Kyle Perkins asks:
Here’s pics of my recent S-6. It sounds incredible. The label reads 1658 but the penciled in # below the label reads 1686. Can you explain the different serial numbers?
Here’s my supposition, not based on any documentation, but it makes the most sense to me and I expect it’s pretty close to reality.
When a build order came down, the shop personnel would pull parts for the instrument from stock and mark the back with what I call the build number, referencing that order. After assembly and major finishing the inspector would apply the ID label with the serial number. These numbers are usually the same, but for various reasons a given instrument might move through the process more quickly or slowly than expected, and the numbers may not match in the end. This doesn’t show up often, but it happens, more often in the early days, when shop procedures were still developing. As an example, in the span of #s 1459-1659 we currently have 17 basses with enough documentation to show that four have mismatched numbers, a relatively high ratio.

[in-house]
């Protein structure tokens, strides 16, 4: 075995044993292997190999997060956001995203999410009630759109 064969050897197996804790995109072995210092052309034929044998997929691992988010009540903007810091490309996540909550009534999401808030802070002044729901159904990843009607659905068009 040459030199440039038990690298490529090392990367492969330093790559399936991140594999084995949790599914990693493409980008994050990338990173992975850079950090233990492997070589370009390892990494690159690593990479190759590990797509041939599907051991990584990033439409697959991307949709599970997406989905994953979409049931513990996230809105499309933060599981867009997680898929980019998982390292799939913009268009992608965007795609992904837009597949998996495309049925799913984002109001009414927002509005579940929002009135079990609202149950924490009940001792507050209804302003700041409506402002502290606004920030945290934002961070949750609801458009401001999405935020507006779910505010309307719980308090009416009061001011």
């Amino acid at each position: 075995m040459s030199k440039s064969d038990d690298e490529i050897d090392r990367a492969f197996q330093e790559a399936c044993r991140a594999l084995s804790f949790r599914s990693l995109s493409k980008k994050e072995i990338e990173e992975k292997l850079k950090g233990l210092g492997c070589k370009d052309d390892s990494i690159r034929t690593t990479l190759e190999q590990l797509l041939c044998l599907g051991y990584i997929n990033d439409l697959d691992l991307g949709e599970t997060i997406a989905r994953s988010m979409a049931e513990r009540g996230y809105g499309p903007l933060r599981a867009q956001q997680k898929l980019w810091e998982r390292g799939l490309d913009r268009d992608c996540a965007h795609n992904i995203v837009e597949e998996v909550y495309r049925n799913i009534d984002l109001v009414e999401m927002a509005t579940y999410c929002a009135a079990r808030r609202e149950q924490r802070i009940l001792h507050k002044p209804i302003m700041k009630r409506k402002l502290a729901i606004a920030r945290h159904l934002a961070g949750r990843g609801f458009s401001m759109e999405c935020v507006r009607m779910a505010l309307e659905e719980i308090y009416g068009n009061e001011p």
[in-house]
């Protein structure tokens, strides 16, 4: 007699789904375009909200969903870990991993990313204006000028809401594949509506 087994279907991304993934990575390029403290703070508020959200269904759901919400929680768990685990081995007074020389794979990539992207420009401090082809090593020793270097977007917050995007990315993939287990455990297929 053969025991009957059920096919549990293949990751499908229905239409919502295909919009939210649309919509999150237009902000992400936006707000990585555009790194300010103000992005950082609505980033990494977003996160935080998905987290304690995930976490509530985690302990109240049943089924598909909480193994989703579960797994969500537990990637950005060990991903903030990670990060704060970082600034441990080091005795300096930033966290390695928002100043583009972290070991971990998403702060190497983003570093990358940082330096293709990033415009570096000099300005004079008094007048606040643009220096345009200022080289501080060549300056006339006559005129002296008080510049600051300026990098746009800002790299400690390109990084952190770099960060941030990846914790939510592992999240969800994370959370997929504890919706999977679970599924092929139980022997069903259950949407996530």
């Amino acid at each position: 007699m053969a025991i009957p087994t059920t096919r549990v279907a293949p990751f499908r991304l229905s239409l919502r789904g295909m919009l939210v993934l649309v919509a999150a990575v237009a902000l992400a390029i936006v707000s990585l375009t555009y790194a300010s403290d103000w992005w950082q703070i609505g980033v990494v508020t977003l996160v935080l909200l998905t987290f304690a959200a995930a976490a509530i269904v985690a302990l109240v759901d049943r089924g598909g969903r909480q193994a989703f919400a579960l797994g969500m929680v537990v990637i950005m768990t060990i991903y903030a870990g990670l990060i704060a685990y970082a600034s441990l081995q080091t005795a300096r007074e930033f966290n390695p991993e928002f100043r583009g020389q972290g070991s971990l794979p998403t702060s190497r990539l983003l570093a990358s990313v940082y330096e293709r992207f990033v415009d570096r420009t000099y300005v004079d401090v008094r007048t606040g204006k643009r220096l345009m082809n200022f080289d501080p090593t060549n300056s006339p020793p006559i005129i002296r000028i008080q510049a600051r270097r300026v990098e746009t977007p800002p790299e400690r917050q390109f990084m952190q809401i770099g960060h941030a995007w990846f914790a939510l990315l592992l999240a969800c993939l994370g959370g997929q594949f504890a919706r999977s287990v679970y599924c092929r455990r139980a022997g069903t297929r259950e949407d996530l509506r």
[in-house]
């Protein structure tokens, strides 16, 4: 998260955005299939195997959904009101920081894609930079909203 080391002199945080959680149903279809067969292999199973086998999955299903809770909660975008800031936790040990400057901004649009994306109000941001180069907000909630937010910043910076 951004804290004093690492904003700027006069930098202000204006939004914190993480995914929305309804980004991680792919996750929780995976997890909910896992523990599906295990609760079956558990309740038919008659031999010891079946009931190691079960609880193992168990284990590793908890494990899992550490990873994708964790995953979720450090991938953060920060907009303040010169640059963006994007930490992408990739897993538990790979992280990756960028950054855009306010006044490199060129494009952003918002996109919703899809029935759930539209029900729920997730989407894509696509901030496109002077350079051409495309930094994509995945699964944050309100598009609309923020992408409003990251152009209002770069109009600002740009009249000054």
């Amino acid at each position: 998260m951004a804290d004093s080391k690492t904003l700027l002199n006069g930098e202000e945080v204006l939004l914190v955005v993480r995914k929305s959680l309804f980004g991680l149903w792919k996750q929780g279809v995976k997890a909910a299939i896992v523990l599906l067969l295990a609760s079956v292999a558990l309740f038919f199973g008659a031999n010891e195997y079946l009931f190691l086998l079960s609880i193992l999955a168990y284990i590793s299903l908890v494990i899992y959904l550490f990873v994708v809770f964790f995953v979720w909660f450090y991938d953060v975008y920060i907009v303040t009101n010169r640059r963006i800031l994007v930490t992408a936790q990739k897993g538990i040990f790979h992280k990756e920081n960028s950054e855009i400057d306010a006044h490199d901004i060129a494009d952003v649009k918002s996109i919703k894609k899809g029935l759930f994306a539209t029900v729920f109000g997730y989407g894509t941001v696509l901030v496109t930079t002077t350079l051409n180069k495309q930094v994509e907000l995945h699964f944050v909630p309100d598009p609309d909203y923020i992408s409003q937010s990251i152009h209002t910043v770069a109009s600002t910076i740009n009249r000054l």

The build numbers disappear at about #46800, in mid-1963, coinciding with a switch from handwriting to a rubber stamp for serial numbers.
I’m an old-car guy and have kept and worked on various Volkswagen products over the years. Something occurred to me one day that I think could be illuminating in looking at these instruments. In terms of their customer targets and approach to serving them, Kay was a lot like Volkswagen in its air-cooled days.
Serial numbers for all Kay basses and cellos, built between 1937 and October ’69.